Life is a force of nature.
Dawn (Charlotte Gainsbourg) lives with her husband, Peter (Aden Young), in a lonely, tumbledown Australian farmhouse. Of their four children, Simone (Morgana Davies) is her father’s favourite. Returning home one day with Simone, Peter suffers a heart attack at the wheel of his truck, which careers off the road and comes to rest amid the tangled roots of a Moreton Bay fig growing next to their house. Simone is convinced that her dead father’s spirit lives on in the tree. She talks to him at night. She hears his voice. And Dawn, somewhat reluctantly, goes along with the pretence.
The tree becomes the film’s central character, a forbidding and sinister presence. Not only are its leafy branches pressed against the sweet-smelling earth, its roots are pressed against the foundations of Dawn’s house. Sooner or later the house will give way or the tree will have to go. Meanwhile, leafy arms are creeping through windows and verandas; a branch crashes through the roof into Dawn’s bedroom. Drains are clogged.
Something must be done. On a visit to town, Dawn seeks the services of George (Marton Csokas). George runs a business selling bathroom fittings, and is only too happy to stand in as a plumber for a widow as attractive as Dawn. He also offers her a job. The two are drawn to each other, much to the dismay of Simone, who remains loyal to her father’s memory. Simone spends more and more time in the tree, climbing to ever higher branches and refusing to come down.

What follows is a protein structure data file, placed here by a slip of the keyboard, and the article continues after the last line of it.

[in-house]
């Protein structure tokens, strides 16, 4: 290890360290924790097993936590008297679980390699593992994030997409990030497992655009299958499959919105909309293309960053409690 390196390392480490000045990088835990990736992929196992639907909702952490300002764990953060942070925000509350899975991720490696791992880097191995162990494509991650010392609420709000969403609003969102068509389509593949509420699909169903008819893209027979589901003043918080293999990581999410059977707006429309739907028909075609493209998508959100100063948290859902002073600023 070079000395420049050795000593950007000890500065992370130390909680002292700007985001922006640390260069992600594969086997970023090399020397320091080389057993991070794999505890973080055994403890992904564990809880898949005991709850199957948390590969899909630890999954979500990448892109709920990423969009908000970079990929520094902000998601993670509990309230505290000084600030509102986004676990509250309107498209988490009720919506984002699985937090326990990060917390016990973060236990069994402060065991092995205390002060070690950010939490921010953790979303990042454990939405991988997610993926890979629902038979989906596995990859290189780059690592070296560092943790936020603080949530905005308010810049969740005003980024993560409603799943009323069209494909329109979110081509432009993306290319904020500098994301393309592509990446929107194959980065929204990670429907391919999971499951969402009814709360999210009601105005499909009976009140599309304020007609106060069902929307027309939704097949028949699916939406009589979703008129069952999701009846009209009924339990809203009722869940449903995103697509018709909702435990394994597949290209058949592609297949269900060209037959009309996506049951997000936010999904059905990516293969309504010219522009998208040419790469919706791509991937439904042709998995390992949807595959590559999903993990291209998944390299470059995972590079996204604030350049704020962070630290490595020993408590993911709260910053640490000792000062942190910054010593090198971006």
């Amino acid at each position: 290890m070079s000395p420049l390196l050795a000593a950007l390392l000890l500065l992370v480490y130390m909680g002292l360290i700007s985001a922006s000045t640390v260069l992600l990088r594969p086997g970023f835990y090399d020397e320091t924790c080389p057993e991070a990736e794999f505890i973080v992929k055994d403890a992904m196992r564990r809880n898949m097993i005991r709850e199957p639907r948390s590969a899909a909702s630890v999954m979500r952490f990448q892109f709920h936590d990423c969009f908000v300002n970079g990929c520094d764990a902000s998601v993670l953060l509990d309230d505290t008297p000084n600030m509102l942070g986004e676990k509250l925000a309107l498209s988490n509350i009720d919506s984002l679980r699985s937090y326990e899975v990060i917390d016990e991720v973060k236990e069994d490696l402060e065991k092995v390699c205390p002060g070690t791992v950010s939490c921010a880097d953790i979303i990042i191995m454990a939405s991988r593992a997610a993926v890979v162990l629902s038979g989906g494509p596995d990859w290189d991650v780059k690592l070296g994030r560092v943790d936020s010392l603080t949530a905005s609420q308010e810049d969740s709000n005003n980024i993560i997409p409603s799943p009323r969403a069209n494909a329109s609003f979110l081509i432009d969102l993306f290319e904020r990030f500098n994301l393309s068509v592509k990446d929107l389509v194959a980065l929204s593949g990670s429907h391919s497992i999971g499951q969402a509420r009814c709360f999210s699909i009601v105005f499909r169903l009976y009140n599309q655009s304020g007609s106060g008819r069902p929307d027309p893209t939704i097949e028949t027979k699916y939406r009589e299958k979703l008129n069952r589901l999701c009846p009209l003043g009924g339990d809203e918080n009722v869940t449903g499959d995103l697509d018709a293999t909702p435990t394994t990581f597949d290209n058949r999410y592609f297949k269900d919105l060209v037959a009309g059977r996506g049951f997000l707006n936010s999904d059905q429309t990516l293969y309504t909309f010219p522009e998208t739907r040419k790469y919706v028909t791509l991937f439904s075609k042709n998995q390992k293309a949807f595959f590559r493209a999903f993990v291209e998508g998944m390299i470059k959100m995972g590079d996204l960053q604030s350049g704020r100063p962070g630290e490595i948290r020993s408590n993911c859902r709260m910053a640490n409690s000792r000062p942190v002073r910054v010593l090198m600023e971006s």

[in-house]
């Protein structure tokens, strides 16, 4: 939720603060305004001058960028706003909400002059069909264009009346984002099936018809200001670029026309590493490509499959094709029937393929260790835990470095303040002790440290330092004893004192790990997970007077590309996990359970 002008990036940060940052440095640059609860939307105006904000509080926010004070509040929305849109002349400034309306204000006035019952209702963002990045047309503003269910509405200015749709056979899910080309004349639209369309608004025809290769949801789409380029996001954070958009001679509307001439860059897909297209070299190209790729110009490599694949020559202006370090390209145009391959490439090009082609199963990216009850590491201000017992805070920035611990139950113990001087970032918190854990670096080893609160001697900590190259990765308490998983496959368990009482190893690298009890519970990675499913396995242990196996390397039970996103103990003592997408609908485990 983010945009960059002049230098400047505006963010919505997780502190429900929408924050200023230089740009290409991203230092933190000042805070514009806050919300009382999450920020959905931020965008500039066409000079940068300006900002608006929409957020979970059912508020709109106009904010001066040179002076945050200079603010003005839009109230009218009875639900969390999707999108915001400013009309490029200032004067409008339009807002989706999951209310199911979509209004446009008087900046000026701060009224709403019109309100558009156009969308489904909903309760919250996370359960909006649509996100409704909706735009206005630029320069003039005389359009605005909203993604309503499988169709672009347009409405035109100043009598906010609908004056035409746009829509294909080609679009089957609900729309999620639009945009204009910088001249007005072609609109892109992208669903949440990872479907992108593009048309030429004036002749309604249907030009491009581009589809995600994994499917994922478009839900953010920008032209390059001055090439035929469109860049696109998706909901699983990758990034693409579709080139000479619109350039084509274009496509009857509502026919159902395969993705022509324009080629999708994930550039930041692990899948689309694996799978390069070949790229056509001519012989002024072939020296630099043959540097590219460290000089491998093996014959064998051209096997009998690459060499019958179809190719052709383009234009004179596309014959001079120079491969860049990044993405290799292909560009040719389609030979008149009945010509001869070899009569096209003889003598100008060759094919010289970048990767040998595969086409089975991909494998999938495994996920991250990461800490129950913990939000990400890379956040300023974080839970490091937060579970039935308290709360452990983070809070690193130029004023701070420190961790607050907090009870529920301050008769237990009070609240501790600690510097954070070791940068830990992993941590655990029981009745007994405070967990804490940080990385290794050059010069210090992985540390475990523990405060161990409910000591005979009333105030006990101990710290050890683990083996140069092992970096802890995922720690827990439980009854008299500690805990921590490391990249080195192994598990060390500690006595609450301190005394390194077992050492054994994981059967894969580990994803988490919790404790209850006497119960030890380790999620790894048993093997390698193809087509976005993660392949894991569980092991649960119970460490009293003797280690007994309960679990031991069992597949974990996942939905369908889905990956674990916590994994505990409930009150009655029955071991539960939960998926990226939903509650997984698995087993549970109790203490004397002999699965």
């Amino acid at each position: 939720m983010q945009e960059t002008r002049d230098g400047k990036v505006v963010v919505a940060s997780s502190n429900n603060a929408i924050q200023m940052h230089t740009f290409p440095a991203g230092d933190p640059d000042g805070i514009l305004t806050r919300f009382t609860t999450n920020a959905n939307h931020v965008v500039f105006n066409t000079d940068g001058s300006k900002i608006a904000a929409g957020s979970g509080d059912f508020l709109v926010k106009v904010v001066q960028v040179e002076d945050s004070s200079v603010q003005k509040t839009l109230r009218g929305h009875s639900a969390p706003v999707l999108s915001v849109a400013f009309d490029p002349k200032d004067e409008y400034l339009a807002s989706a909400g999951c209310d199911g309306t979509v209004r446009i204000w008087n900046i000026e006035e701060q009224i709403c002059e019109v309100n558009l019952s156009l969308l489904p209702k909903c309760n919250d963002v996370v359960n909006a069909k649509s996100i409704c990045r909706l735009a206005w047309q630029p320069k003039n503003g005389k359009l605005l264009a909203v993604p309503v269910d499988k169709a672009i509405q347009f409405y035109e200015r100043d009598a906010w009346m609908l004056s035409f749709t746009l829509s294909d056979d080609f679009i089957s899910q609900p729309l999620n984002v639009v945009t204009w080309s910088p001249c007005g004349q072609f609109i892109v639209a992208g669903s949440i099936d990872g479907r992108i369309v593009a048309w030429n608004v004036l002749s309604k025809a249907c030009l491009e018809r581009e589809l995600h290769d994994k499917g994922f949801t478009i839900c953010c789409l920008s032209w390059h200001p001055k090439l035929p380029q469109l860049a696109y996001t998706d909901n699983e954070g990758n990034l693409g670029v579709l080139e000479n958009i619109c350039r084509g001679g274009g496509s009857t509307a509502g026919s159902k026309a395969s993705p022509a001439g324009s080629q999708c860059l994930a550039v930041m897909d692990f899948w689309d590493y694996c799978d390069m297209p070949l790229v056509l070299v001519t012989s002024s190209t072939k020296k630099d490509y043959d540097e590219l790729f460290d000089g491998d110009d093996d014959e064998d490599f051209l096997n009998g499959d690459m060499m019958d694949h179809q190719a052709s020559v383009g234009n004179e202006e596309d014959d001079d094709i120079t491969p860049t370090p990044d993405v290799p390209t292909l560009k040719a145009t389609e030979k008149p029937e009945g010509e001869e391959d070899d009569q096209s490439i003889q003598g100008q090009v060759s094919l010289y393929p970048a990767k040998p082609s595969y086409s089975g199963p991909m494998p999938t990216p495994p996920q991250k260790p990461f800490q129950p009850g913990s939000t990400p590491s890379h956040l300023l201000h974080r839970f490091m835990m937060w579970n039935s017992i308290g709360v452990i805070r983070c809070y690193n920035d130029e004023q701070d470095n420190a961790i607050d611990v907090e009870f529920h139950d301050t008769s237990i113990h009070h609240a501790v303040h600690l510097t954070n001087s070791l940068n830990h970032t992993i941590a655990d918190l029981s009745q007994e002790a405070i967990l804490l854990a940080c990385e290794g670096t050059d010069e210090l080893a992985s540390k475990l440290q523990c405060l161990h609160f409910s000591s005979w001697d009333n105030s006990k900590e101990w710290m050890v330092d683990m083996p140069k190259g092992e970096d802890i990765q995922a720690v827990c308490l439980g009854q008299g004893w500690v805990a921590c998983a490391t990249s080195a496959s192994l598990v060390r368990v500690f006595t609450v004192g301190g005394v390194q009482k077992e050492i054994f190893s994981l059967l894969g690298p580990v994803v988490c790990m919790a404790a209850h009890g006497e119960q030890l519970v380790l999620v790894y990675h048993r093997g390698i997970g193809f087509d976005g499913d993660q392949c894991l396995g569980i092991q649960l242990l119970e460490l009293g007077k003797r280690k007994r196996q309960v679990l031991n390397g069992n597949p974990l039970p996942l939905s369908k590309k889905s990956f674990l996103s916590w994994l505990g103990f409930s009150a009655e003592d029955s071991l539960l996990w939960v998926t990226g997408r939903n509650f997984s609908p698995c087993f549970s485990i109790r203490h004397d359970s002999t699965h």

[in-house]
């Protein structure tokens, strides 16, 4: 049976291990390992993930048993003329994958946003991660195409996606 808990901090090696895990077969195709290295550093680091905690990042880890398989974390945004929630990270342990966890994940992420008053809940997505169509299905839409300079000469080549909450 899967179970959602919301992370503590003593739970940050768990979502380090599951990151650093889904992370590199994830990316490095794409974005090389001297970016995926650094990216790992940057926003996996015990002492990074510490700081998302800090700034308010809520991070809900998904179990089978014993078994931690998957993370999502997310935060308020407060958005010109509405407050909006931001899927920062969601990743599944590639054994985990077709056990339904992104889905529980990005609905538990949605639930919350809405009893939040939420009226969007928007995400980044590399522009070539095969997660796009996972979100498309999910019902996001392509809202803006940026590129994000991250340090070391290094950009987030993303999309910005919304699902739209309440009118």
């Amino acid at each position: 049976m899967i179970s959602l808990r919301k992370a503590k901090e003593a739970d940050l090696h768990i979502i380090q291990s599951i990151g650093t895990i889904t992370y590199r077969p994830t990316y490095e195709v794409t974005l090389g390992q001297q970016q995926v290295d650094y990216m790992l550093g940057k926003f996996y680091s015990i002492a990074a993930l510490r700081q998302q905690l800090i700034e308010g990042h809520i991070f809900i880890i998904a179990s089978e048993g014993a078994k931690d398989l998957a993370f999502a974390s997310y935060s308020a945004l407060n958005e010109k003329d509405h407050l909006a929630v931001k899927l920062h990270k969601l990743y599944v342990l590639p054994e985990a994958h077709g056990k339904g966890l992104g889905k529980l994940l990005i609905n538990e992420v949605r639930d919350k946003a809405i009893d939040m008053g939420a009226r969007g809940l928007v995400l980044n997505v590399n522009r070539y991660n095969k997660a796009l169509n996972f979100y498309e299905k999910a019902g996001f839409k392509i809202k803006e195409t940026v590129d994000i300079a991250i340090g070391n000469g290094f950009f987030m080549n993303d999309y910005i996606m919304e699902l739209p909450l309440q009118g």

Australian filmmakers have a good record with spooky stories in the wild. Peter Weir showed the way with Picnic At Hanging Rock; there was Colin Eggleston’s wonderfully creepy, and largely forgotten, Long Weekend, Samantha Lang’s The Well and James Bogle’s enigmatic In The Winter Dark.
But there is nothing of the supernatural in Bertuccelli’s film: everything can be rationally explained, which makes it at once more unsettling and more moving. The temptation to make a ghost story has been resisted. Even so, when Simone and her mother call out Peter’s name and the camera dwells on the dark tangled innards of the tree, we find ourselves listening for some faint answering sound. Was that the murmur of the wind, the rustling of leaves?
The performances seem to me flawless. Gainsbourg has played tougher roles before (in Alejandro Iñárritu’s 21 Grams and Lars von Trier’s Antichrist), but her wiry good looks seem thoroughly at home in an Australian setting, despite traces of an English accent. Csokas projects a natural warmth and charm.
But the film belongs to Davies, who was seven when she played Simone. I am constantly astonished by the work of child actors these days. Where do seven-year-olds (and younger) learn their acting skills? How do they manage such artlessness, such conviction, such naturalism, such depths of understanding?
The Tree stands high on any list of fine Australian films of recent years. There is a message of hope and happiness, of course, never more vividly conveyed than in the scene during a beach holiday when Dawn and Simone play together in the surf. We are left to conclude that happiness is something we can acquire for ourselves, whatever cards have been dealt. As Dawn says: ‘I choose to be happy, and I am happy.’ She may be too much of an optimist, but we love her for it.
In its alternating moods of light and darkness, realism and mystery, gladness and sorrow, this modest film comes close to perfection.
– Evan Williams, The Australian